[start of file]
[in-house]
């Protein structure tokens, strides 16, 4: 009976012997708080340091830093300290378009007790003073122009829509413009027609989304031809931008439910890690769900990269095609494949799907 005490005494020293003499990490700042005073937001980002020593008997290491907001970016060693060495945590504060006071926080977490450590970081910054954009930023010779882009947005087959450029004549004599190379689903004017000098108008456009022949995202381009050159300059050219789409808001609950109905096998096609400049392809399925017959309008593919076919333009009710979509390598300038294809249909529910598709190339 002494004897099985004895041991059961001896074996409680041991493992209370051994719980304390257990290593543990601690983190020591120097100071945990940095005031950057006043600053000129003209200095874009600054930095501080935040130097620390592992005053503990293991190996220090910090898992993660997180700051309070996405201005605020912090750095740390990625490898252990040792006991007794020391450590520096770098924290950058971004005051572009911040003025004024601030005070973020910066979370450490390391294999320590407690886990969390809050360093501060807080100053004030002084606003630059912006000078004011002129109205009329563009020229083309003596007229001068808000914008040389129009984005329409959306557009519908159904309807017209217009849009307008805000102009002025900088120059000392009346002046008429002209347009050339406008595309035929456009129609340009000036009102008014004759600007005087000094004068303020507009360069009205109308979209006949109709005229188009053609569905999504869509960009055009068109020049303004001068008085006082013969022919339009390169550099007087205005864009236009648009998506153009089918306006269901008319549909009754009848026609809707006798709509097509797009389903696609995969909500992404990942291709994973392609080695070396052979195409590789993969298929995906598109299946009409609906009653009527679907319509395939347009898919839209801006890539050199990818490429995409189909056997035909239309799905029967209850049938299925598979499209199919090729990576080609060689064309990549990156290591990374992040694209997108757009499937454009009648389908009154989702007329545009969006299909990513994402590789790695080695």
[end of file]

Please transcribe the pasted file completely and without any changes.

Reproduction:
[in-house]
């Protein structure tokens, strides 16, 4: 009976012997708080340091830093300290378009007790003073122009829509413009027609989304031809931008439910890690769900990269095609494949799907 005490005494020293003499990490700042005073937001980002020593008997290491907001970016060693060495945590504060006071926080977490450590970081910054954009930023010779882009947005087959450029004549004599190379689903004017000098108008456009022949995202381009050159300059050219789409808001609950109905096998096609400049392809399925017959309008593919076919333009009710979509390598300038294809249909529910598709190339 002494004897099985004895041991059961001896074996409680041991493992209370051994719980304390257990290593543990601690983190020591120097100071945990940095005031950057006043600053000129003209200095874009600054930095501080935040130097620390592992005053503990293991190996220090910090898992993660997180700051309070996405201005605020912090750095740390990625490898252990040792006991007794020391450590520096770098924290950058971004005051572009911040003025004024601030005070973020910066979370450490390391294999320590407690886990969390809050360093501060807080100053004030002084606003630059912006000078004011002129109205009329563009020229083309003596007229001068808000914008040389129009984005329409959306557009519908159904309807017209217009849009307008805000102009002025900088120059000392009346002046008429002209347009050339406008595309035929456009129609340009000036009102008014004759600007005087000094004068303020507009360069009205109308979209006949109709005229188009053609569905999504869509960009055009068109020049303004001068008085006082013969022919339009390169550099007087205005864009236009648009998506153009089918306006269901008319549909009754009848026609809707006798709509097509797009389903696609995969909500992404990942291709994973392609080695070396052979195409590789993969298929995906598109299946009409609906009653009527679907319509395939347009898919839209801006890539050199990818490429995409189909056997035909239309799905029967209850049938299925598979499209199919090729990576080609060689064309990549990156290591990374992040694209997108757009499937454009009648389908009154989702007329545009969006299909990513994402590789790695080695």